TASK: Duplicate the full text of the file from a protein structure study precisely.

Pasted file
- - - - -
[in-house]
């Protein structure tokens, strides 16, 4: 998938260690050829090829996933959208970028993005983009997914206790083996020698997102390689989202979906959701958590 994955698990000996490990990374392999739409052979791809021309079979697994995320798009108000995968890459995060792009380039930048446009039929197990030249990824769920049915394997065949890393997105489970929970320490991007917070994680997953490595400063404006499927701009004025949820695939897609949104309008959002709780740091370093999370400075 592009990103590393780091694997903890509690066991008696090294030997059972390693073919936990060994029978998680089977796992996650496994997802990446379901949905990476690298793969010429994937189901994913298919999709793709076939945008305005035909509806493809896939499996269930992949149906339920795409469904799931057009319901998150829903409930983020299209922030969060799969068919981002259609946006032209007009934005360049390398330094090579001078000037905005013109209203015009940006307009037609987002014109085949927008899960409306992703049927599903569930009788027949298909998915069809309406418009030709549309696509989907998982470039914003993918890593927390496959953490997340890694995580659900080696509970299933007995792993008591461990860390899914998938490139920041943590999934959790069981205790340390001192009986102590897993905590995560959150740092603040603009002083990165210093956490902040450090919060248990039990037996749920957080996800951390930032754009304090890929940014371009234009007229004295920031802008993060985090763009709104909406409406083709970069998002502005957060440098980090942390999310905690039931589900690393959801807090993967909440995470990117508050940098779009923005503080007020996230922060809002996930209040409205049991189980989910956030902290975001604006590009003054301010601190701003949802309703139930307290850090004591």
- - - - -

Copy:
[in-house]
């Protein structure tokens, strides 16, 4: 998938260690050829090829996933959208970028993005983009997914206790083996020698997102390689989202979906959701958590 994955698990000996490990990374392999739409052979791809021309079979697994995320798009108000995968890459995060792009380039930048446009039929197990030249990824769920049915394997065949890393997105489970929970320490991007917070994680997953490595400063404006499927701009004025949820695939897609949104309008959002709780740091370093999370400075 592009990103590393780091694997903890509690066991008696090294030997059972390693073919936990060994029978998680089977796992996650496994997802990446379901949905990476690298793969010429994937189901994913298919999709793709076939945008305005035909509806493809896939499996269930992949149906339920795409469904799931057009319901998150829903409930983020299209922030969060799969068919981002259609946006032209007009934005360049390398330094090579001078000037905005013109209203015009940006307009037609987002014109085949927008899960409306992703049927599903569930009788027949298909998915069809309406418009030709549309696509989907998982470039914003993918890593927390496959953490997340890694995580659900080696509970299933007995792993008591461990860390899914998938490139920041943590999934959790069981205790340390001192009986102590897993905590995560959150740092603040603009002083990165210093956490902040450090919060248990039990037996749920957080996800951390930032754009304090890929940014371009234009007229004295920031802008993060985090763009709104909406409406083709970069998002502005957060440098980090942390999310905690039931589900690393959801807090993967909440995470990117508050940098779009923005503080007020996230922060809002996930209040409205049991189980989910956030902290975001604006590009003054301010601190701003949802309703139930307290850090004591």